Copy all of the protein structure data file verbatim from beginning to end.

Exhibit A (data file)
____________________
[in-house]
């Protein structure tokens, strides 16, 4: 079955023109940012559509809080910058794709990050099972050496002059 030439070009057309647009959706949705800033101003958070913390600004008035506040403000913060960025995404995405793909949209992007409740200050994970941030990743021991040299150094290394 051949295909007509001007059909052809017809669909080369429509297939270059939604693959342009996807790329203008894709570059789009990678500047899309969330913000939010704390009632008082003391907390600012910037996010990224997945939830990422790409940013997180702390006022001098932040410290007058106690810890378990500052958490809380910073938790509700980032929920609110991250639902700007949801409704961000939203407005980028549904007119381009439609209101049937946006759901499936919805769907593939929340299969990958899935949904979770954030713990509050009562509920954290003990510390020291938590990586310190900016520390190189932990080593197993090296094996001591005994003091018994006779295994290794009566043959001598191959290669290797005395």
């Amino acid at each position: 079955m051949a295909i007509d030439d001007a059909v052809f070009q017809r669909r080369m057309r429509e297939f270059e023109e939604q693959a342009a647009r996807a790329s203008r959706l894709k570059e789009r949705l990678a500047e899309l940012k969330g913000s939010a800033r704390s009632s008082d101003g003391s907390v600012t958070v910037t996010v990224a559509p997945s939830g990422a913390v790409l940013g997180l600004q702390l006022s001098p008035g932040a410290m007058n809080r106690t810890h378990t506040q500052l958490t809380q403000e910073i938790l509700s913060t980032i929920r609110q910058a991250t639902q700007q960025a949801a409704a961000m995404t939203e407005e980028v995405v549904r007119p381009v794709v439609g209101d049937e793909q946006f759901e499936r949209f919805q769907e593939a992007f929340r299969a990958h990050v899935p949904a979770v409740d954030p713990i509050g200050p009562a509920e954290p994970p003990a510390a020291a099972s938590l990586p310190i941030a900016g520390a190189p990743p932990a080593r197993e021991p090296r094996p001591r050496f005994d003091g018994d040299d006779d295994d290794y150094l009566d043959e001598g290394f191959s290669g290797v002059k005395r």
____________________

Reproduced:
[in-house]
């Protein structure tokens, strides 16, 4: 079955023109940012559509809080910058794709990050099972050496002059 030439070009057309647009959706949705800033101003958070913390600004008035506040403000913060960025995404995405793909949209992007409740200050994970941030990743021991040299150094290394 051949295909007509001007059909052809017809669909080369429509297939270059939604693959342009996807790329203008894709570059789009990678500047899309969330913000939010704390009632008082003391907390600012910037996010990224997945939830990422790409940013997180702390006022001098932040410290007058106690810890378990500052958490809380910073938790509700980032929920609110991250639902700007949801409704961000939203407005980028549904007119381009439609209101049937946006759901499936919805769907593939929340299969990958899935949904979770954030713990509050009562509920954290003990510390020291938590990586310190900016520390190189932990080593197993090296094996001591005994003091018994006779295994290794009566043959001598191959290669290797005395």
């Amino acid at each position: 079955m051949a295909i007509d030439d001007a059909v052809f070009q017809r669909r080369m057309r429509e297939f270059e023109e939604q693959a342009a647009r996807a790329s203008r959706l894709k570059e789009r949705l990678a500047e899309l940012k969330g913000s939010a800033r704390s009632s008082d101003g003391s907390v600012t958070v910037t996010v990224a559509p997945s939830g990422a913390v790409l940013g997180l600004q702390l006022s001098p008035g932040a410290m007058n809080r106690t810890h378990t506040q500052l958490t809380q403000e910073i938790l509700s913060t980032i929920r609110q910058a991250t639902q700007q960025a949801a409704a961000m995404t939203e407005e980028v995405v549904r007119p381009v794709v439609g209101d049937e793909q946006f759901e499936r949209f919805q769907e593939a992007f929340r299969a990958h990050v899935p949904a979770v409740d954030p713990i509050g200050p009562a509920e954290p994970p003990a510390a020291a099972s938590l990586p310190i941030a900016g520390a190189p990743p932990a080593r197993e021991p090296r094996p001591r050496f005994d003091g018994d040299d006779d295994d290794y150094l009566d043959e001598g290394f191959s290669g290797v002059k005395r």